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The direct answer is because Comparator.compares interface is specified as such that it does not throw exceptions. But why is that?

Or to put it different: My Comparator must depend on a function which can throw an exception. In theory, that should not happen. But if it happens, I want that it breaks out of the whole function where I am using that Comparator (in Collections.sort). I.e. I want that it just behaves as if an unhandled exception has occurred.

It seems that this is not possible in an obvious natural way (because if the interface says that it cannot throw an exception, it can't).

How would I solve this? With an ugly try/catch and print out the exception and hope that I recognize it? That seems to be a quite ugly way.

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Have you considered throwing a RuntimeException instead? (possibly wrapping around the checked exception) – Kirk Woll Sep 30 '10 at 16:34
up vote 5 down vote accepted

In this case, I would rethrow an AssertionError since you assume that the exception can't be raised. Don't forget to use the initCause() method to propagate the information (AssertionError doesn't have a constructor accepting a Throwable)

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AssertionError has a constructor accepting an Object, which will be used as the cause if it's Throwable. (Random side note: I believe they're improving this in JDK7.) – ColinD Sep 30 '10 at 17:03
@ColinD Wow... I've just learned something. thanks. – gawi Sep 30 '10 at 17:39

You can always throw a RuntimeException, or one derived from it, even from a method not explicitly declaring itself to throw exceptions.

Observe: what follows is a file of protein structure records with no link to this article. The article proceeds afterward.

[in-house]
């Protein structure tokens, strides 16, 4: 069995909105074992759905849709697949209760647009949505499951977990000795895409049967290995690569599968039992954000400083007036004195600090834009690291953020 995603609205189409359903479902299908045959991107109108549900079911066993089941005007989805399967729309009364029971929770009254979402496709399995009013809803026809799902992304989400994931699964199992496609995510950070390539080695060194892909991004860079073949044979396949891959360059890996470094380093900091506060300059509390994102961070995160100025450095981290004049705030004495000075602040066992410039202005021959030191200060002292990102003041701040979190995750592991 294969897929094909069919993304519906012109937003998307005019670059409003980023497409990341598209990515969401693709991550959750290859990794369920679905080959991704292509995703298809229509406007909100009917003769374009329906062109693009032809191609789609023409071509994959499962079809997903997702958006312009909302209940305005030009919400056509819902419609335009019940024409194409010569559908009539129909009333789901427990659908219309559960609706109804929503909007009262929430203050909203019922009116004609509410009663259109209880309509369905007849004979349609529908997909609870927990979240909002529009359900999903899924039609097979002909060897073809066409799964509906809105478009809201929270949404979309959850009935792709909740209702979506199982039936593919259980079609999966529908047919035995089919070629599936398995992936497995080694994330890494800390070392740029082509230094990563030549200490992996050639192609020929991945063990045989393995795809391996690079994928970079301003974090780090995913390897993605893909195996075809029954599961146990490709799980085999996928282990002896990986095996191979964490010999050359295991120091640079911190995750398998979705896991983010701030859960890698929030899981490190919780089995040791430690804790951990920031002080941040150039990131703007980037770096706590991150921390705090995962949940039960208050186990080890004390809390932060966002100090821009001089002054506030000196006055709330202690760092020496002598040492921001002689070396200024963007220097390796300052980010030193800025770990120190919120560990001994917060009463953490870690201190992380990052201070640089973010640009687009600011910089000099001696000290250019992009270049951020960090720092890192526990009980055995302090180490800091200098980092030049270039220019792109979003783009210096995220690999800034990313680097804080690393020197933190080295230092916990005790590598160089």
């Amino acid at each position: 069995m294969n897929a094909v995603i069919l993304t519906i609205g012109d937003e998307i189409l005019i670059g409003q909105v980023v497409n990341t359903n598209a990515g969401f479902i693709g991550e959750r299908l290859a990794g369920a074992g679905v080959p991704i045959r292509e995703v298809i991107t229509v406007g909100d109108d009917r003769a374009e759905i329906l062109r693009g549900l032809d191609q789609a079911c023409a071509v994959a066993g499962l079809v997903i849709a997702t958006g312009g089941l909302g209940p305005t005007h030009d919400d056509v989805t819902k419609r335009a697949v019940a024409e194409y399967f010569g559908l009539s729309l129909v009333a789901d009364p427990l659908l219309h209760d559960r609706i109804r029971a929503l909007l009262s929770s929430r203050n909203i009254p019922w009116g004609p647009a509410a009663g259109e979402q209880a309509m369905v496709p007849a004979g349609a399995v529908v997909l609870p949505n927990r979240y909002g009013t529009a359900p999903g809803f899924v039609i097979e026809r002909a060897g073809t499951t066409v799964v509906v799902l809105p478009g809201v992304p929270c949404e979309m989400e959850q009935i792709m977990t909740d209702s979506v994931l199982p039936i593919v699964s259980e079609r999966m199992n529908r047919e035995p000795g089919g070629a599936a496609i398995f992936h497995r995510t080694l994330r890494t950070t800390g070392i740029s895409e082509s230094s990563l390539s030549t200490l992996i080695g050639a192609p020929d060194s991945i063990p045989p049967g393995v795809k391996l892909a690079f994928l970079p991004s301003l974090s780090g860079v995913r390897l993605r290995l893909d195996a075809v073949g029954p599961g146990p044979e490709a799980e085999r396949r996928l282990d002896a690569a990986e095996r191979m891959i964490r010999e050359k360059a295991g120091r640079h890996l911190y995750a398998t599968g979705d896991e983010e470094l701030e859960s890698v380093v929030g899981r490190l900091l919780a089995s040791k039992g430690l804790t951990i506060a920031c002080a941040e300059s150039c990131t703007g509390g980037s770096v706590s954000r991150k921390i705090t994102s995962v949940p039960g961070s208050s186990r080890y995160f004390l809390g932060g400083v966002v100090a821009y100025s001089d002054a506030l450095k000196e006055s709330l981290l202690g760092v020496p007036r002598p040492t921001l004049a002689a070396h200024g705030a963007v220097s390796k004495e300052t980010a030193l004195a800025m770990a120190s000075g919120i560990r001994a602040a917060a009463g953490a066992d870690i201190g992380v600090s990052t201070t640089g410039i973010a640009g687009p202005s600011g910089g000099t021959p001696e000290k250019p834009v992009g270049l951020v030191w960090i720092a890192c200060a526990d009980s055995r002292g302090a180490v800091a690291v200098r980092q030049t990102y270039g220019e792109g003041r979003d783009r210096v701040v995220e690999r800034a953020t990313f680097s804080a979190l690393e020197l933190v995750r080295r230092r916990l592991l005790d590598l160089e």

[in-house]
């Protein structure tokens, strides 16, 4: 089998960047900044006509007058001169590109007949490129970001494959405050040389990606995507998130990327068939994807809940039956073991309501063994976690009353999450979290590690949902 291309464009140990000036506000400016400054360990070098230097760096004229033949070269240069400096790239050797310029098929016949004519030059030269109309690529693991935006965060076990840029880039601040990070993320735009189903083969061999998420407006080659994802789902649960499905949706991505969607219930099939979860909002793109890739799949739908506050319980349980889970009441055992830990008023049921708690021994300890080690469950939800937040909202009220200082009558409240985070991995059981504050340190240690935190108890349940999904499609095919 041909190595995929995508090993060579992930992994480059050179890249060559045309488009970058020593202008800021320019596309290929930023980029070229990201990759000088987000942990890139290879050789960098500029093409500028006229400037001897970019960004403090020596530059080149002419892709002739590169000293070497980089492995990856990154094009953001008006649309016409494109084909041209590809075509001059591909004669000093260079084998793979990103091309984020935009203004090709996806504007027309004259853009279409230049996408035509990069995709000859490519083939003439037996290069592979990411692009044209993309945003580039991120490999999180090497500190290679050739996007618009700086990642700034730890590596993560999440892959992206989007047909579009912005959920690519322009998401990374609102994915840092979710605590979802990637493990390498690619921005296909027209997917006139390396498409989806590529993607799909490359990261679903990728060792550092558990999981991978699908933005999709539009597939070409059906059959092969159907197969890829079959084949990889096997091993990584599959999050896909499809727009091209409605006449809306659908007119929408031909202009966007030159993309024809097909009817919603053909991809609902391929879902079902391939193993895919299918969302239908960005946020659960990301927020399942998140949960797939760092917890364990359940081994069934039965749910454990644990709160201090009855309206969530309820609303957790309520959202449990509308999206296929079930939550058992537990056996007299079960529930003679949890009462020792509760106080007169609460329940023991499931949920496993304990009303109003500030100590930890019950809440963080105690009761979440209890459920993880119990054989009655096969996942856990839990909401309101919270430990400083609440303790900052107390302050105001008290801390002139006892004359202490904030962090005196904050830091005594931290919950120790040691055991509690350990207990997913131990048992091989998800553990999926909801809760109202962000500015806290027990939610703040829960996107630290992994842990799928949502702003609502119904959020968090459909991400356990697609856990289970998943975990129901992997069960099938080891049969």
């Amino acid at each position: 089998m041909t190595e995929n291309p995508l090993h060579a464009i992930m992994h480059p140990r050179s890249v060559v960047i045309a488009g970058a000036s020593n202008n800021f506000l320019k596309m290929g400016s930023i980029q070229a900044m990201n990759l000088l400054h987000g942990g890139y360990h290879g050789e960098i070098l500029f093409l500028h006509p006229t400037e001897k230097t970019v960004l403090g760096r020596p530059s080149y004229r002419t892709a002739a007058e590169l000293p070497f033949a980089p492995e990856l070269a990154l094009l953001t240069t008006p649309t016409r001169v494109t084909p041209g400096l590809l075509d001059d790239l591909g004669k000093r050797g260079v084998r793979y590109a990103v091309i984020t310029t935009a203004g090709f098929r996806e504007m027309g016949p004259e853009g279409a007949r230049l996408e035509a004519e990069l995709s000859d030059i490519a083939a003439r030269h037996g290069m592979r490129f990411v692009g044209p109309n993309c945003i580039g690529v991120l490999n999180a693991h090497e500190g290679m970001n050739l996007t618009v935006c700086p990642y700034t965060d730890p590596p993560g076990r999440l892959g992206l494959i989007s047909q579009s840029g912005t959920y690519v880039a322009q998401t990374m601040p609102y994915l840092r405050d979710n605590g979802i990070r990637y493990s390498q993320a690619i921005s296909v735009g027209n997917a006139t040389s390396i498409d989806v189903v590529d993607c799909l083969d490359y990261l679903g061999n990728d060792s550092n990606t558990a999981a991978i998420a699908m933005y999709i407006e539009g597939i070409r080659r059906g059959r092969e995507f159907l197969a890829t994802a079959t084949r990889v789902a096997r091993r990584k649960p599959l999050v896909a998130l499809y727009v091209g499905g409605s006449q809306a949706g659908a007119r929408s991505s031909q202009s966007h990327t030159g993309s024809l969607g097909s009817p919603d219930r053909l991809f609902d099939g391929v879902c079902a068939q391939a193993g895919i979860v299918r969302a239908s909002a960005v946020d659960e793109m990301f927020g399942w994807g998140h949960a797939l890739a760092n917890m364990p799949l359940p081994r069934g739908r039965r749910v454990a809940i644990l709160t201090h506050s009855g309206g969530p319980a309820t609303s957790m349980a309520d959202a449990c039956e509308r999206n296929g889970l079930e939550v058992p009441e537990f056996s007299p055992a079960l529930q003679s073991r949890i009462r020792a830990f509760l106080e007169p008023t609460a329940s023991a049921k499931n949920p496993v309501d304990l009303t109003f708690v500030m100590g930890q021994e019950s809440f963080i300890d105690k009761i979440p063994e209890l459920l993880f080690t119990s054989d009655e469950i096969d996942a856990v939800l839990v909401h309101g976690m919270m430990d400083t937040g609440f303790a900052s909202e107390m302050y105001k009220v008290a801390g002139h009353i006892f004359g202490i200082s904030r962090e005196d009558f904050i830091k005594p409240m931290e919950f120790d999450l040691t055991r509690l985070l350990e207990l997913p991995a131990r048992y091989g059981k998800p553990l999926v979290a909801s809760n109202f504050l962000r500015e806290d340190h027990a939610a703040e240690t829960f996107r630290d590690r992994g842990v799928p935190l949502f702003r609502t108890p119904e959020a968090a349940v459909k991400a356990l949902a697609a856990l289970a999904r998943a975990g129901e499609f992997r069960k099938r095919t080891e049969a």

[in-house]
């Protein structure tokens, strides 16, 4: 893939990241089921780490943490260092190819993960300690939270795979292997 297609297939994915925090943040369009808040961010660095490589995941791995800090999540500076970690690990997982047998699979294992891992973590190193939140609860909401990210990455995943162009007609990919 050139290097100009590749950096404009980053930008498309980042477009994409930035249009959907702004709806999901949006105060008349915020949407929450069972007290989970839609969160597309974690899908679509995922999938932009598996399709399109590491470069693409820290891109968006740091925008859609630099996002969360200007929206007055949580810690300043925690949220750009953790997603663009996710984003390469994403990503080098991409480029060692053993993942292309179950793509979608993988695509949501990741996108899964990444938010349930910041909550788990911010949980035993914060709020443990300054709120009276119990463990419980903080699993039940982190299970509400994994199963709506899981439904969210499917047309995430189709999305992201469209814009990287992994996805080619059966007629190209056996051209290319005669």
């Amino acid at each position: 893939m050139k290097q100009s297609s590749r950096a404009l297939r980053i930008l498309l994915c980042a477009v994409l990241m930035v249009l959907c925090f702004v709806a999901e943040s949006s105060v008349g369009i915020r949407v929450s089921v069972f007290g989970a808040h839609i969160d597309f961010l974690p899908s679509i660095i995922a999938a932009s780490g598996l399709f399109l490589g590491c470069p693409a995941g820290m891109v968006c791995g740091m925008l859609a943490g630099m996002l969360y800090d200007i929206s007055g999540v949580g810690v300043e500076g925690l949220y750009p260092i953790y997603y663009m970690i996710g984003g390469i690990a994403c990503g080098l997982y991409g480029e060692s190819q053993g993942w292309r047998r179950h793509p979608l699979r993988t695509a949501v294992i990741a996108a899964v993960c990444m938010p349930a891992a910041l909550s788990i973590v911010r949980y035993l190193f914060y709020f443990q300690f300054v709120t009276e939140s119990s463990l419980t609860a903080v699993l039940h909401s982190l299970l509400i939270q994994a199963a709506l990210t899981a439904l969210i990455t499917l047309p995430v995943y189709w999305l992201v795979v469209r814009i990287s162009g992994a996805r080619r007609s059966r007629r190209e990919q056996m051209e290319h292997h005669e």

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This is contract of method. If you want to use it you should just follow the rule not to throw checked exceptions from it :) Meanwhile, you can throw unchecked exception (RuntimeException or its subclass) and this will not break contract.

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It's because you haven't annotated your method with Lombok's @SneakyThrows annotation.
Check it out at

The demo and slides on the Lombok homepage are also worth a look

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You ask different questions in the question title and in the question body.

You weren't clear on why the exception-capable function used by the compare() method would throw an exception. It's either because there are certain uncomparable objects in the collection (like a NaN numberic value) or else it's because there are certain pairs of objects that can't compared against each other.

Why can't I throw an exception in the Comparator?

I would guess isn't designed to throw a checked exception because:

  1. it is assumed that any items that you would wish to compare/sort would always be comparable.

  2. if a could throw some sort of expected (i.e. checked) exception, then I can envision a couple of undesirable scenarios:

    a. a sort could abort because there is some sort of uncomparable object in there - the likely response being to remove the uncomparable object(s) and try the sort again

    b. multiple sorts on the different orderings of the same collection of objects could sometimes abort with an exception and sometimes succeed depending on whether or not a pair uncomparable objects happened to come up for comparison during the sort